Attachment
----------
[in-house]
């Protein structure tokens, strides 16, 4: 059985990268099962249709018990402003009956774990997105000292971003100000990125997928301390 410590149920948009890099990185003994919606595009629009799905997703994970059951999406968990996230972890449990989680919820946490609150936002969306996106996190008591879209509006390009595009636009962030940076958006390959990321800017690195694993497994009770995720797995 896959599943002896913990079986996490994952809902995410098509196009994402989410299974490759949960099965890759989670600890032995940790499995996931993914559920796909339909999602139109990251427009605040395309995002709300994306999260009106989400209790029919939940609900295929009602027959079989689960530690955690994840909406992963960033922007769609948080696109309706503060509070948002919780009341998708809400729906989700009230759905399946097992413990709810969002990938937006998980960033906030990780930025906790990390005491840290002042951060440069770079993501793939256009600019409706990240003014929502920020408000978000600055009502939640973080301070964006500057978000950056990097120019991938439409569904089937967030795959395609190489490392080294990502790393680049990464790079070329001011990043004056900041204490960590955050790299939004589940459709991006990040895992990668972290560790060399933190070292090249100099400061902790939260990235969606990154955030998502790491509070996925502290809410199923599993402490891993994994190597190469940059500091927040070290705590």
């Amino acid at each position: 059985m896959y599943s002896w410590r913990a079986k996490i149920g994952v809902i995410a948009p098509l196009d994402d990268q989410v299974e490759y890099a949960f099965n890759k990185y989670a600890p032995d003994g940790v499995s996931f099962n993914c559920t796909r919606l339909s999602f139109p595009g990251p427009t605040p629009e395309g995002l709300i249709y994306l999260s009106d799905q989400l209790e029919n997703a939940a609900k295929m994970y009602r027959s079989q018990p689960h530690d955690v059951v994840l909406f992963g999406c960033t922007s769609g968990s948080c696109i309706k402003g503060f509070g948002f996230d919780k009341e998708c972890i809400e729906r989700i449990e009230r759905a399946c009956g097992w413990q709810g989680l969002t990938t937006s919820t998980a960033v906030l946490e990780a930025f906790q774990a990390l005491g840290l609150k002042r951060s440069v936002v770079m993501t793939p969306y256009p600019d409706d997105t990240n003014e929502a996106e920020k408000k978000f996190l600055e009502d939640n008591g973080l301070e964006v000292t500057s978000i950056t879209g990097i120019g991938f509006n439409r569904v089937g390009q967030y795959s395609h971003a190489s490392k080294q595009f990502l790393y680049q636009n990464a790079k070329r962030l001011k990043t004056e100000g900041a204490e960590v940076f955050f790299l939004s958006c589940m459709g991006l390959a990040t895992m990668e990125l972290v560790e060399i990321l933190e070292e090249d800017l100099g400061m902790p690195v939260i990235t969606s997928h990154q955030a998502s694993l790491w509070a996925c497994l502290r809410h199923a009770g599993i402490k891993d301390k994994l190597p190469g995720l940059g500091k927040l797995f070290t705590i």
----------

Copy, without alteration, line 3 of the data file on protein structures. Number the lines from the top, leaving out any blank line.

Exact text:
């Amino acid at each position: 059985m896959y599943s002896w410590r913990a079986k996490i149920g994952v809902i995410a948009p098509l196009d994402d990268q989410v299974e490759y890099a949960f099965n890759k990185y989670a600890p032995d003994g940790v499995s996931f099962n993914c559920t796909r919606l339909s999602f139109p595009g990251p427009t605040p629009e395309g995002l709300i249709y994306l999260s009106d799905q989400l209790e029919n997703a939940a609900k295929m994970y009602r027959s079989q018990p689960h530690d955690v059951v994840l909406f992963g999406c960033t922007s769609g968990s948080c696109i309706k402003g503060f509070g948002f996230d919780k009341e998708c972890i809400e729906r989700i449990e009230r759905a399946c009956g097992w413990q709810g989680l969002t990938t937006s919820t998980a960033v906030l946490e990780a930025f906790q774990a990390l005491g840290l609150k002042r951060s440069v936002v770079m993501t793939p969306y256009p600019d409706d997105t990240n003014e929502a996106e920020k408000k978000f996190l600055e009502d939640n008591g973080l301070e964006v000292t500057s978000i950056t879209g990097i120019g991938f509006n439409r569904v089937g390009q967030y795959s395609h971003a190489s490392k080294q595009f990502l790393y680049q636009n990464a790079k070329r962030l001011k990043t004056e100000g900041a204490e960590v940076f955050f790299l939004s958006c589940m459709g991006l390959a990040t895992m990668e990125l972290v560790e060399i990321l933190e070292e090249d800017l100099g400061m902790p690195v939260i990235t969606s997928h990154q955030a998502s694993l790491w509070a996925c497994l502290r809410h199923a009770g599993i402490k891993d301390k994994l190597p190469g995720l940059g500091k927040l797995f070290t705590i």